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MEMPHIS, Tenn. — There’s more evidence that inexpensive and easy to find child care may not be the safest.

Late last year, a one-year-old died at a Memphis home, daycare that didn’t have a license.

Police ruled it an accident.

Sometimes you don’t hear about their stories, but there are kids dying across the country in places parents trust to keep their children safe.

“You don’t hear about them until something goes wrong,” says Kay Von Boeckman, owner of Bartlett Child Care.

We’re talking about deaths at day cares, in facilities flying under the radar.

It’s happened in Virginia, Massachusetts and right here in the MidSouth.

Day care facility not licensed with state

A baby shaken to death, another found lifeless in a play pen, and a three-month-old smothered under a pillow.

Some of the cases led to murder charges; the others were considered accidents, but the common thread is all the fatalities happened at unlicensed day cares.

Washington Post investigation finds 43 deaths at unlicensed centers in Virginia

“They don’t have to meet any specific criteria because no one is monitoring that,” explains Von Boeckman.

Von Boeckman has been in the child care business for almost 30 years, and serves on an advisory council for Tennessee.

According to Tennessee Department of Human Services rules, not every day care needs a license.

Those where the caregiver watches four or fewer kids who aren’t related, places that operate less than three hours a day and Mother’s Day Out programs are examples.

Von Boeckman said there are plenty of good people watching kids in unregulated day cares, but not choosing wisely comes with a risk.

“You don’t have any background checks, you don’t have anybody coming in for fire, you don’t have anybody coming from the health department.”

Kayla Page and her husband are expecting twins.

She said a large, traditional day care is too expensive, so they’re looking for an alternative.

“We’ve kind of branched out and tried to find people in our neighborhood, at our church,” she told WREG.

Even turning to websites about nannies for information.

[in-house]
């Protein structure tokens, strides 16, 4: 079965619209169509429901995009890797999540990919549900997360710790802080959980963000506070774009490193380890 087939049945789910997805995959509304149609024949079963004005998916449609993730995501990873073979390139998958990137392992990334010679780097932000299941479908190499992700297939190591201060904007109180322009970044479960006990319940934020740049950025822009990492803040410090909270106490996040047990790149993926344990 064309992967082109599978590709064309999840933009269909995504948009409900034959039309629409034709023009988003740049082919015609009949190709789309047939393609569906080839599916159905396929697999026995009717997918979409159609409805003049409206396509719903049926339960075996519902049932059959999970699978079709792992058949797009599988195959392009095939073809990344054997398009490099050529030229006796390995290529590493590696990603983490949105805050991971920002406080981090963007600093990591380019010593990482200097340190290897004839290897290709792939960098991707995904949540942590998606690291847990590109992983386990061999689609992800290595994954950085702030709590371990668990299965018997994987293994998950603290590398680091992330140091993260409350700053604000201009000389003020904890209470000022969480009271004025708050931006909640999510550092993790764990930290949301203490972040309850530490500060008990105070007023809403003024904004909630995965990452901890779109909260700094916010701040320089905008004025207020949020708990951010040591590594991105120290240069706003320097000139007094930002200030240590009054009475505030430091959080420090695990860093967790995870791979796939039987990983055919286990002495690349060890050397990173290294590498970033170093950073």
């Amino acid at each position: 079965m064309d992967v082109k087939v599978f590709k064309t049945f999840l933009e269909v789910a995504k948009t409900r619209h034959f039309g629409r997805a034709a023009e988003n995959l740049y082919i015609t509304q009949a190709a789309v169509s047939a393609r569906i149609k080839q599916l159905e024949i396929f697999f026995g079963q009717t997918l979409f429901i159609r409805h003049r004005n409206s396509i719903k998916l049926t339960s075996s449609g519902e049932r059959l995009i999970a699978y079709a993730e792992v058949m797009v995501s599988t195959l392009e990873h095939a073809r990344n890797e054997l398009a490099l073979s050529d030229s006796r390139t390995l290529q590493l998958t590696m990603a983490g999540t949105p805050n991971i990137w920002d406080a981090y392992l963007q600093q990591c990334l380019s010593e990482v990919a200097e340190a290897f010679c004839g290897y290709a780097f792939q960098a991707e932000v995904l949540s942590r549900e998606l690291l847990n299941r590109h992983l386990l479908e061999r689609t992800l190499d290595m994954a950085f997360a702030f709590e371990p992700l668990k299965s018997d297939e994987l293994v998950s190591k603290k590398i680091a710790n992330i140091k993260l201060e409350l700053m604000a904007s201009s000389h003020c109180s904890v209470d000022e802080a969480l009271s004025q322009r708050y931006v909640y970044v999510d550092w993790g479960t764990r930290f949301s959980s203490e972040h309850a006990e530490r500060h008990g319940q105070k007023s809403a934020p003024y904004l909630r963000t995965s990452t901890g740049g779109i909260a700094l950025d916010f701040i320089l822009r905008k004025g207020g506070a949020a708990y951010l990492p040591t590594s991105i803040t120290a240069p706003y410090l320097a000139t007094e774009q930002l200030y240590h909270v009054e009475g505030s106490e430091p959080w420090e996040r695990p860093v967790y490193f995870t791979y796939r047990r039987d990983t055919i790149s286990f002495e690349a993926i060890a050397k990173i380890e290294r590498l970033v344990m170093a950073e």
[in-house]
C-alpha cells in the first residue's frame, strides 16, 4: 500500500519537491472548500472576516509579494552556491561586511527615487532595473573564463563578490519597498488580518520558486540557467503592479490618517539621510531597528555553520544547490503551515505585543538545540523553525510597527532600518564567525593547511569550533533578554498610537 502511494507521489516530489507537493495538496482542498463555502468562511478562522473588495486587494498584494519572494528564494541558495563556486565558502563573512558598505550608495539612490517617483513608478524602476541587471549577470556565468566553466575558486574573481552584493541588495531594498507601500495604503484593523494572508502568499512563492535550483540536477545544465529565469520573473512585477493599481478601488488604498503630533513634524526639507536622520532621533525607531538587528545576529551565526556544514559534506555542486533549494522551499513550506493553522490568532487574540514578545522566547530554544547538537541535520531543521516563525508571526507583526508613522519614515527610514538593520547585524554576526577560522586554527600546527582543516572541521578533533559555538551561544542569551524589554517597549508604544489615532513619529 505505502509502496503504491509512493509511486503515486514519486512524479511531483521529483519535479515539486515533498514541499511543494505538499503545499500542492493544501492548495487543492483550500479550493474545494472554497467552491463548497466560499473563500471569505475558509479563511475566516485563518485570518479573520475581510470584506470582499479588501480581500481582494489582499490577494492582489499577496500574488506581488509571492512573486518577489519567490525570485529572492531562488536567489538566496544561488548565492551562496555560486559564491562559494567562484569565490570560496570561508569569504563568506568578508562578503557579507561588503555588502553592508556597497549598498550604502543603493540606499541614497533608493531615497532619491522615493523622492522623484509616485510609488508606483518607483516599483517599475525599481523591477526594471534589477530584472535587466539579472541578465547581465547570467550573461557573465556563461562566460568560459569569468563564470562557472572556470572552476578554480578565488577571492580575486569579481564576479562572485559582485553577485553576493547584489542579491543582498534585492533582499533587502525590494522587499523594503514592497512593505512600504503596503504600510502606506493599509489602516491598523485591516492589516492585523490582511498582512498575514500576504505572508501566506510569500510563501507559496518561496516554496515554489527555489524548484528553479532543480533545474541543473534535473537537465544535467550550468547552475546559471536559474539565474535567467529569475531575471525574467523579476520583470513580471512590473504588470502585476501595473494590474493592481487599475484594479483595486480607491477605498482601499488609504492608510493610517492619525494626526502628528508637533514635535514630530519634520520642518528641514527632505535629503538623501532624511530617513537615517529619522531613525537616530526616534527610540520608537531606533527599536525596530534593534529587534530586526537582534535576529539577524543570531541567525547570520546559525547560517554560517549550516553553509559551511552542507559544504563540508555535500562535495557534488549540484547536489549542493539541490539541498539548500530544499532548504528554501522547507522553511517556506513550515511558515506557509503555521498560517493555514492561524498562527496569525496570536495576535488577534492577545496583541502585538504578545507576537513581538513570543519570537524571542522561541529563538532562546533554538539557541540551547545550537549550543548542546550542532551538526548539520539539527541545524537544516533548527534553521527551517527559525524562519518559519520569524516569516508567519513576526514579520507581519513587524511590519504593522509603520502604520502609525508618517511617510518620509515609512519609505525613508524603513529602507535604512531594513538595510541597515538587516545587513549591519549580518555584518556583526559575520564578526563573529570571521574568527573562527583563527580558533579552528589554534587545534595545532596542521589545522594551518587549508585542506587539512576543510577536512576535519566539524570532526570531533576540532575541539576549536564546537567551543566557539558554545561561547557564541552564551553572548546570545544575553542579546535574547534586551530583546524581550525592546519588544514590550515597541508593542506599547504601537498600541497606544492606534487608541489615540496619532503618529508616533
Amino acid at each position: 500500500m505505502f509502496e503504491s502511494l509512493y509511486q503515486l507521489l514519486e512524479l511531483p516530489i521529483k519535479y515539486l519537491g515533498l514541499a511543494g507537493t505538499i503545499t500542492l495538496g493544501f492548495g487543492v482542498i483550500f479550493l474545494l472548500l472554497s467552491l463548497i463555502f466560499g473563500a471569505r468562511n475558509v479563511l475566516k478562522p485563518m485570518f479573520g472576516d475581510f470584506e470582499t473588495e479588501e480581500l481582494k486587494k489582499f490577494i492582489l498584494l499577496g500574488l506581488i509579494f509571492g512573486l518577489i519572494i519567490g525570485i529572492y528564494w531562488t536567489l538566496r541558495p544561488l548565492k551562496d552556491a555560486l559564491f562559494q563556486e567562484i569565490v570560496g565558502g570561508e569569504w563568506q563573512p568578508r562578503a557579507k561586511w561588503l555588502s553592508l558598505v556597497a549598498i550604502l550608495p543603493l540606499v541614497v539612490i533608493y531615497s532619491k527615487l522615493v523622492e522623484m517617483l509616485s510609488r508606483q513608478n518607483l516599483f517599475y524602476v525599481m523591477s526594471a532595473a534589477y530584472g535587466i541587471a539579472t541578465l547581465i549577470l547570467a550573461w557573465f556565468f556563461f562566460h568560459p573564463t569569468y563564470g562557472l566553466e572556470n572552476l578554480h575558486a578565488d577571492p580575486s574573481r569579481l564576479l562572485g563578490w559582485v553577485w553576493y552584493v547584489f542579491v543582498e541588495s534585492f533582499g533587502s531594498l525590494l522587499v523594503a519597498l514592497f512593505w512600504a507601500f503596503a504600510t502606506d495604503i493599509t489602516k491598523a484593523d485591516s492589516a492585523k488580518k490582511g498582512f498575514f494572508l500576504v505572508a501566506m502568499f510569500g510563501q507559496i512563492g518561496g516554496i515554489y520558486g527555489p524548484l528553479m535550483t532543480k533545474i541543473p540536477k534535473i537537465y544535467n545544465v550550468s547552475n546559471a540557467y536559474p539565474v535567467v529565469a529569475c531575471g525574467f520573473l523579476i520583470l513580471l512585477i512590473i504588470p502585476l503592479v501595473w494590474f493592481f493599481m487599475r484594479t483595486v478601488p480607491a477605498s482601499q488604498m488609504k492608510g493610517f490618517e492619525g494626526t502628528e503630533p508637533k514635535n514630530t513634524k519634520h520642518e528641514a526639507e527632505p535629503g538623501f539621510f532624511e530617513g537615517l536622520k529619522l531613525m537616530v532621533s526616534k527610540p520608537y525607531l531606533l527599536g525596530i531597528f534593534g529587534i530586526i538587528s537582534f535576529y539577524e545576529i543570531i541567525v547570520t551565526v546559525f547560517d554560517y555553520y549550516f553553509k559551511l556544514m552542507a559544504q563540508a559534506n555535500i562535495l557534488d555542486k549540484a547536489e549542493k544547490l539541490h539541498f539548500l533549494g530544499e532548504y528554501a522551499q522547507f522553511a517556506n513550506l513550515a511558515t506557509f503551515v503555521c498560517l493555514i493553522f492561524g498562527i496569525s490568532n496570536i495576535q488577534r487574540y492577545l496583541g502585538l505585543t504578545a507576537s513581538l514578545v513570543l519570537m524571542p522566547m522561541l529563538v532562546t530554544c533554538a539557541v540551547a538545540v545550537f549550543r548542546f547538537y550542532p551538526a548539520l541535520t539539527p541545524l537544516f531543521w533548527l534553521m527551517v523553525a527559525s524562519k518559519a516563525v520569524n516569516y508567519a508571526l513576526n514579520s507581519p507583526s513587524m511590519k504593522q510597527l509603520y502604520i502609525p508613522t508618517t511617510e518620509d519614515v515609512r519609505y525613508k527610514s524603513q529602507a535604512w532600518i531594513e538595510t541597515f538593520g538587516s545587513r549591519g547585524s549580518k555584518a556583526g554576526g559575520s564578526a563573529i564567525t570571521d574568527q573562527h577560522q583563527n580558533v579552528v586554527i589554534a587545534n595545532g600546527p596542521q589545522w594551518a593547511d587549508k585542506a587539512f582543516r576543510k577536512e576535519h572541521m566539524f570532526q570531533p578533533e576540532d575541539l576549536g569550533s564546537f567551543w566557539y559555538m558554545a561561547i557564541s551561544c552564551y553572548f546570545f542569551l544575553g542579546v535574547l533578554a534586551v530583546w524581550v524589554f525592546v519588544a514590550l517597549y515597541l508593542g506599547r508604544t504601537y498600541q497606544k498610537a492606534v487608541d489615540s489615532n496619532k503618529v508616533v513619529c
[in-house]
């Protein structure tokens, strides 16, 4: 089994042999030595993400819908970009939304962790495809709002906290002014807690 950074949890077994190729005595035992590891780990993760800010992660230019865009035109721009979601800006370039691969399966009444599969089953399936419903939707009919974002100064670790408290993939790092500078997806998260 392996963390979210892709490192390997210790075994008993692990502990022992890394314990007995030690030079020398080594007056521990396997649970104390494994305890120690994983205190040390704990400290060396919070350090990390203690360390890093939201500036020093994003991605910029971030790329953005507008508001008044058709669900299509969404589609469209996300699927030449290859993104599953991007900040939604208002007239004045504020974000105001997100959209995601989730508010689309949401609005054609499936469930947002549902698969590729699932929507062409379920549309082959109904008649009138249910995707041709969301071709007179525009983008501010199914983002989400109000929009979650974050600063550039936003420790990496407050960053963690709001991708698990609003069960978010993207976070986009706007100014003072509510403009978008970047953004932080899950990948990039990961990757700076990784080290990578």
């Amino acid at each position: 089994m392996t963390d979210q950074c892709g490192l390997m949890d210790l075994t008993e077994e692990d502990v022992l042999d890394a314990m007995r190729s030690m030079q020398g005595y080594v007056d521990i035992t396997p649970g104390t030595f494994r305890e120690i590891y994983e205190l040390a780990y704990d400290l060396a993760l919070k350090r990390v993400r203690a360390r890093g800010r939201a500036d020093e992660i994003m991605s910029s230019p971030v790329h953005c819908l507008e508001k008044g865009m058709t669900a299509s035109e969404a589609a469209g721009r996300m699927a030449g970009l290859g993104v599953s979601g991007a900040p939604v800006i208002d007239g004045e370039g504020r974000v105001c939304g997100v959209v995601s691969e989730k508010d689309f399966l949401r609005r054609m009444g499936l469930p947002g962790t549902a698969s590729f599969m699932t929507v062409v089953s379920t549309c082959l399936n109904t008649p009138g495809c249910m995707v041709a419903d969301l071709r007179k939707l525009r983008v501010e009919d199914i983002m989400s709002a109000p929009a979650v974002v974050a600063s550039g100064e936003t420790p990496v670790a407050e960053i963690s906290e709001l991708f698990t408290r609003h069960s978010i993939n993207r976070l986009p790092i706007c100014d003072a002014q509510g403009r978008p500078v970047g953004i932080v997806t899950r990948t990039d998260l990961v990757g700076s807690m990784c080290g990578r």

Like every mom-to-be, Page is worried about her options.

“It’s scary because I don’t exactly know what to do,” she said.

The On Your Side Investigators have shown problems exist even at regulated facilities.

Watch: Day Care Dangers

But, trouble typically arises at unregulated day cares trying to get around the rules.

“I’ve heard some stories and gotten some children from home centers where they’re supposed to be keeping three or four, and they may be keeping 15 or more,” Von Boeckman said.

That’s exactly what Memphis Police told WREG was happening at, Miss Pam’s Home Day Care, the center where a one-year-boy died last November.

They believed Pamela Barkley was caring for up to 14 kids at the home.

The Tennessee Department of Human Services doesn’t keep track of unregulated day cares or fatalities in those centers.

It could only tell WREG there have been five deaths in Tennessee at licensed day cares since 2008.

“The Department of Human Services Child Care Licensing program is tasked primarily with ensuring licensed facilities are in compliance with child care rules and regulations,” said Stephanie Jarnigan, Chief Public Information and Legislative Officer for DHS.

Jarnigan told WREG it only investigates unlicensed day cares if there’s an allegation of the center operating illegally.

In the case of Miss Pam’s Home Day Care, there wasn’t a full investigation.

Jarnigan said DHS staffers never spoke to Barkley after the fatality.

She said a program evaluator went by the house more than once, but nobody answered.

It didn’t take WREG very long to find Barkley at her other home.

Barkley walked away, her husband said no comment.

Jarnigan said after the incident and attempting to get in touch with Barkley, a lawyer called DHS and advised Barkley was closed wouldn’t be attempting to operate any more.

“I personally wish there was a little more monitoring going on with them,” Von Boeckman said in general.

A new federal law requires greater oversight in day cares, including specific provisions related unlicensed facilities.

Starting later this year, states must track deaths at child care centers getting certain federal funding, including a notation of whether the facility has a license or is exempt.

Von Boeckman said parents looking at smaller, unlicensed settings should visit the caregiver, pay close attention to the settings, request references, and ask who else will be around the child.

“Do they have grown children, do they have other people who live in the house, so there’s a lot of things to be considered.”

Page said that’s exactly what she plans to do.

“I definitely want to talk to these people,” Page said.  “I want to get some references, really just pray about it and pray they’re a good fit for our family.”

The Department of Children’s Services and the Department of Health also track child deaths, but not in a method that would allow for extracting data for “unlicensed” or “unregulated” day cares.

DCS also investigated the fatality at Barkley’s home day care as it does all child deaths.

That report is still pending.

Child Care Aware Report.